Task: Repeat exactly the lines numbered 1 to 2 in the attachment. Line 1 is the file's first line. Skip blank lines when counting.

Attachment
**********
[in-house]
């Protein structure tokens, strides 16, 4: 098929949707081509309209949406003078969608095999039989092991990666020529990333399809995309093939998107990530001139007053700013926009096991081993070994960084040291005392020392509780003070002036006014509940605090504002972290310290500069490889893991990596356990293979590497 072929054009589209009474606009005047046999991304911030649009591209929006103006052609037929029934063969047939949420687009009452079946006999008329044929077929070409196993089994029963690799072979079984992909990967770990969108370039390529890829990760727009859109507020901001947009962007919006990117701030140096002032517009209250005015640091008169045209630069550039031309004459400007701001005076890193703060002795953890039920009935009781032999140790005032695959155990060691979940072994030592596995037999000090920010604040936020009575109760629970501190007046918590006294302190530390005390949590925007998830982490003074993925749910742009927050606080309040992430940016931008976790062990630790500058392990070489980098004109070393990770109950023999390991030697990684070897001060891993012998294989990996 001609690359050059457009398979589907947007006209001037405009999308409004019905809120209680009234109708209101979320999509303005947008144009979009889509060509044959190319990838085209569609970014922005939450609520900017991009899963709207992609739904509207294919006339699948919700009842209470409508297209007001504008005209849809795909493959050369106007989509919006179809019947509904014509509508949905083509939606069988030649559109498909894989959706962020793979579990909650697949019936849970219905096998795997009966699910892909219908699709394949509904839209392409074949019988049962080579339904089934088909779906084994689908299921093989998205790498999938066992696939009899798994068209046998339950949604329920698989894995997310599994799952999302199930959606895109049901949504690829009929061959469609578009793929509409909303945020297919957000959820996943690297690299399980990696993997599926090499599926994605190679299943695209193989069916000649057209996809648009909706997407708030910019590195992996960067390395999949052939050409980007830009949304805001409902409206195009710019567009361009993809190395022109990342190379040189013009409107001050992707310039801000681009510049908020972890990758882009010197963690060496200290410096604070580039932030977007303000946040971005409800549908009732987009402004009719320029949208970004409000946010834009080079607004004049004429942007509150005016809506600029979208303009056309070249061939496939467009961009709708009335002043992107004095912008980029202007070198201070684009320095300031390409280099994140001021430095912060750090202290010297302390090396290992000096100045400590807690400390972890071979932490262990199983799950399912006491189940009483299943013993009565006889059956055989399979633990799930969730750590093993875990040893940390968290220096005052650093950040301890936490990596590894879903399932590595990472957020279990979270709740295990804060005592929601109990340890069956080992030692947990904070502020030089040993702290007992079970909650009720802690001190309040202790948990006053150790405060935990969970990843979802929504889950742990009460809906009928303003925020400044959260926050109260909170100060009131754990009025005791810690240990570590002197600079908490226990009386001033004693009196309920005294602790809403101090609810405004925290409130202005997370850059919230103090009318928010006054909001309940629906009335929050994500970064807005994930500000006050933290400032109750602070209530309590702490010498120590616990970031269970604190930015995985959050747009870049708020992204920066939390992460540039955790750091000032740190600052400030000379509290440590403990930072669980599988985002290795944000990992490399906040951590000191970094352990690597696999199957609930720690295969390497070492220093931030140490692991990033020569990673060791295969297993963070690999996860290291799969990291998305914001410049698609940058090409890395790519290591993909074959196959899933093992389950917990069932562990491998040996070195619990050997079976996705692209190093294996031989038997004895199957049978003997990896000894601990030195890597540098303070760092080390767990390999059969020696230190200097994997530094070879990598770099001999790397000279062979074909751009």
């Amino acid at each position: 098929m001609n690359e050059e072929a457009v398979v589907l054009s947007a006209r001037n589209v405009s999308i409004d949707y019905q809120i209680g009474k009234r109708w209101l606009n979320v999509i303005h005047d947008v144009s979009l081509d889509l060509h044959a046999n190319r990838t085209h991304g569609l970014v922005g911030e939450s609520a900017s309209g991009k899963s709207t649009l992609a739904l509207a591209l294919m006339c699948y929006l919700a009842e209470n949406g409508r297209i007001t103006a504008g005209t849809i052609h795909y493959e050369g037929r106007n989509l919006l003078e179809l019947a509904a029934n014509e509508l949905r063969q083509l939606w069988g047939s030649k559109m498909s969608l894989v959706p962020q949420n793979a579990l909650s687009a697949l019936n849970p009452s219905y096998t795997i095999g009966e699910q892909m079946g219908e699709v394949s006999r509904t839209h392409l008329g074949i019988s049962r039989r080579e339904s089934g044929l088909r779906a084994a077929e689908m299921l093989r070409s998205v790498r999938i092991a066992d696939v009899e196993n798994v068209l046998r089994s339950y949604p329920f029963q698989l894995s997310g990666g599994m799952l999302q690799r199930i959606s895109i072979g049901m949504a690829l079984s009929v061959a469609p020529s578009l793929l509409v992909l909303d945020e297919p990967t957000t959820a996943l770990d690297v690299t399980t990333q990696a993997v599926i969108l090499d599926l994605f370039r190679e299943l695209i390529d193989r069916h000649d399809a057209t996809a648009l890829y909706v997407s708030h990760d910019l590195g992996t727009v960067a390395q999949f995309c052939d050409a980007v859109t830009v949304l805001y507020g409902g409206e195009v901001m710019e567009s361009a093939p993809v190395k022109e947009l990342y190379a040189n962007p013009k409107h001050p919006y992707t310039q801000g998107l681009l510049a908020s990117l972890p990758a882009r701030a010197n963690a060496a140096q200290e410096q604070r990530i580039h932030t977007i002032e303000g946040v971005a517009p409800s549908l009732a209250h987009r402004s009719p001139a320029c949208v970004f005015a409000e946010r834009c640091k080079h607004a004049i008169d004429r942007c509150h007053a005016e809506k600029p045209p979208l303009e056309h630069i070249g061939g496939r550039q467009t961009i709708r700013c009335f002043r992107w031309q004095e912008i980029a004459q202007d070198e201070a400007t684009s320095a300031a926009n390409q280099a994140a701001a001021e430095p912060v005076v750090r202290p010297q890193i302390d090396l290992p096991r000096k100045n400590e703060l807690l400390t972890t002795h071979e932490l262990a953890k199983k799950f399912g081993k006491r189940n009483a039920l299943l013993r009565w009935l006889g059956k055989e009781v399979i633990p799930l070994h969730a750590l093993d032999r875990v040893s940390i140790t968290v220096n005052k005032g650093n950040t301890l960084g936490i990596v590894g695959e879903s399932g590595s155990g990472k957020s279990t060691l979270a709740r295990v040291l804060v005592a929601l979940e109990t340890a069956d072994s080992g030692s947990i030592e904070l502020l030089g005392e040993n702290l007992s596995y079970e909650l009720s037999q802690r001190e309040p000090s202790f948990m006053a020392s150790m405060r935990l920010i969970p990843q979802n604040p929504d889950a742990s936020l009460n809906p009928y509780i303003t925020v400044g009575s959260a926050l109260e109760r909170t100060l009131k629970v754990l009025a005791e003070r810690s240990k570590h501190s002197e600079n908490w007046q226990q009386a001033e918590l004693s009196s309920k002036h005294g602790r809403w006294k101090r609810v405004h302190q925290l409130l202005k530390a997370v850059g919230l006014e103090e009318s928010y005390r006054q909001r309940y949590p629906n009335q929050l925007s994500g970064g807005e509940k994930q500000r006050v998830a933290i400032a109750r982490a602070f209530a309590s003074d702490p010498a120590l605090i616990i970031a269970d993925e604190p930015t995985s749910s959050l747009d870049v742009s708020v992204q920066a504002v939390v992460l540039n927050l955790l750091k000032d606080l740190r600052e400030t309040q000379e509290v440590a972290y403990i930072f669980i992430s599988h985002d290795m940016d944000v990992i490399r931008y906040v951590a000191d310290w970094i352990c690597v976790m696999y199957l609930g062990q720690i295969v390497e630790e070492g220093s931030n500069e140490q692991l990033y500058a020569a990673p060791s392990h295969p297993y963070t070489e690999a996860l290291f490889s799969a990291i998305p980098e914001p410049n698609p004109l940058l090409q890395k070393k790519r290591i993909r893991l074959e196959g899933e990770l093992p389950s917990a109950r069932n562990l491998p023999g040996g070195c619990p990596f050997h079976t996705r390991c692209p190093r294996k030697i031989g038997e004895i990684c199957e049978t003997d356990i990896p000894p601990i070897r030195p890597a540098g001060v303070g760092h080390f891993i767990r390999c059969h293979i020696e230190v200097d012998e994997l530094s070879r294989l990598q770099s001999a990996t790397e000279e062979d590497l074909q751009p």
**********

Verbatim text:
[in-house]
């Protein structure tokens, strides 16, 4: 098929949707081509309209949406003078969608095999039989092991990666020529990333399809995309093939998107990530001139007053700013926009096991081993070994960084040291005392020392509780003070002036006014509940605090504002972290310290500069490889893991990596356990293979590497 072929054009589209009474606009005047046999991304911030649009591209929006103006052609037929029934063969047939949420687009009452079946006999008329044929077929070409196993089994029963690799072979079984992909990967770990969108370039390529890829990760727009859109507020901001947009962007919006990117701030140096002032517009209250005015640091008169045209630069550039031309004459400007701001005076890193703060002795953890039920009935009781032999140790005032695959155990060691979940072994030592596995037999000090920010604040936020009575109760629970501190007046918590006294302190530390005390949590925007998830982490003074993925749910742009927050606080309040992430940016931008976790062990630790500058392990070489980098004109070393990770109950023999390991030697990684070897001060891993012998294989990996 001609690359050059457009398979589907947007006209001037405009999308409004019905809120209680009234109708209101979320999509303005947008144009979009889509060509044959190319990838085209569609970014922005939450609520900017991009899963709207992609739904509207294919006339699948919700009842209470409508297209007001504008005209849809795909493959050369106007989509919006179809019947509904014509509508949905083509939606069988030649559109498909894989959706962020793979579990909650697949019936849970219905096998795997009966699910892909219908699709394949509904839209392409074949019988049962080579339904089934088909779906084994689908299921093989998205790498999938066992696939009899798994068209046998339950949604329920698989894995997310599994799952999302199930959606895109049901949504690829009929061959469609578009793929509409909303945020297919957000959820996943690297690299399980990696993997599926090499599926994605190679299943695209193989069916000649057209996809648009909706997407708030910019590195992996960067390395999949052939050409980007830009949304805001409902409206195009710019567009361009993809190395022109990342190379040189013009409107001050992707310039801000681009510049908020972890990758882009010197963690060496200290410096604070580039932030977007303000946040971005409800549908009732987009402004009719320029949208970004409000946010834009080079607004004049004429942007509150005016809506600029979208303009056309070249061939496939467009961009709708009335002043992107004095912008980029202007070198201070684009320095300031390409280099994140001021430095912060750090202290010297302390090396290992000096100045400590807690400390972890071979932490262990199983799950399912006491189940009483299943013993009565006889059956055989399979633990799930969730750590093993875990040893940390968290220096005052650093950040301890936490990596590894879903399932590595990472957020279990979270709740295990804060005592929601109990340890069956080992030692947990904070502020030089040993702290007992079970909650009720802690001190309040202790948990006053150790405060935990969970990843979802929504889950742990009460809906009928303003925020400044959260926050109260909170100060009131754990009025005791810690240990570590002197600079908490226990009386001033004693009196309920005294602790809403101090609810405004925290409130202005997370850059919230103090009318928010006054909001309940629906009335929050994500970064807005994930500000006050933290400032109750602070209530309590702490010498120590616990970031269970604190930015995985959050747009870049708020992204920066939390992460540039955790750091000032740190600052400030000379509290440590403990930072669980599988985002290795944000990992490399906040951590000191970094352990690597696999199957609930720690295969390497070492220093931030140490692991990033020569990673060791295969297993963070690999996860290291799969990291998305914001410049698609940058090409890395790519290591993909074959196959899933093992389950917990069932562990491998040996070195619990050997079976996705692209190093294996031989038997004895199957049978003997990896000894601990030195890597540098303070760092080390767990390999059969020696230190200097994997530094070879990598770099001999790397000279062979074909751009």